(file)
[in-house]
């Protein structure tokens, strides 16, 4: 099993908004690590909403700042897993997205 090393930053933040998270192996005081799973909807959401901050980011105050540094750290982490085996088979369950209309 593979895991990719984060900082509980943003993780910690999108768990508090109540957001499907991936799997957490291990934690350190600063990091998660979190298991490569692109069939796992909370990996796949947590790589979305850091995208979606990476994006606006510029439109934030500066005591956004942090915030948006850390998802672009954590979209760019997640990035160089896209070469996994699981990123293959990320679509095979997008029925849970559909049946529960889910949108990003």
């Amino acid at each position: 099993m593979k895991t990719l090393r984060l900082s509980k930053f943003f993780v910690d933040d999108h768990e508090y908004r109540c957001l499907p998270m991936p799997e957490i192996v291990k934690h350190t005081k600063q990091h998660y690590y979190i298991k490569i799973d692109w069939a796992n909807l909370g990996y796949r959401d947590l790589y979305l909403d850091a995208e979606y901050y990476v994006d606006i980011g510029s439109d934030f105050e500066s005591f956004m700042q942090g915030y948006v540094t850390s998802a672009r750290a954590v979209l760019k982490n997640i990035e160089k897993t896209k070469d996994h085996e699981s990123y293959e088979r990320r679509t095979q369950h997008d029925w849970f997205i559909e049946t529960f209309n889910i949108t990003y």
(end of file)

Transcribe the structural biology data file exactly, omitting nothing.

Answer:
[in-house]
């Protein structure tokens, strides 16, 4: 099993908004690590909403700042897993997205 090393930053933040998270192996005081799973909807959401901050980011105050540094750290982490085996088979369950209309 593979895991990719984060900082509980943003993780910690999108768990508090109540957001499907991936799997957490291990934690350190600063990091998660979190298991490569692109069939796992909370990996796949947590790589979305850091995208979606990476994006606006510029439109934030500066005591956004942090915030948006850390998802672009954590979209760019997640990035160089896209070469996994699981990123293959990320679509095979997008029925849970559909049946529960889910949108990003």
């Amino acid at each position: 099993m593979k895991t990719l090393r984060l900082s509980k930053f943003f993780v910690d933040d999108h768990e508090y908004r109540c957001l499907p998270m991936p799997e957490i192996v291990k934690h350190t005081k600063q990091h998660y690590y979190i298991k490569i799973d692109w069939a796992n909807l909370g990996y796949r959401d947590l790589y979305l909403d850091a995208e979606y901050y990476v994006d606006i980011g510029s439109d934030f105050e500066s005591f956004m700042q942090g915030y948006v540094t850390s998802a672009r750290a954590v979209l760019k982490n997640i990035e160089k897993t896209k070469d996994h085996e699981s990123y293959e088979r990320r679509t095979q369950h997008d029925w849970f997205i559909e049946t529960f209309n889910i949108t990003y």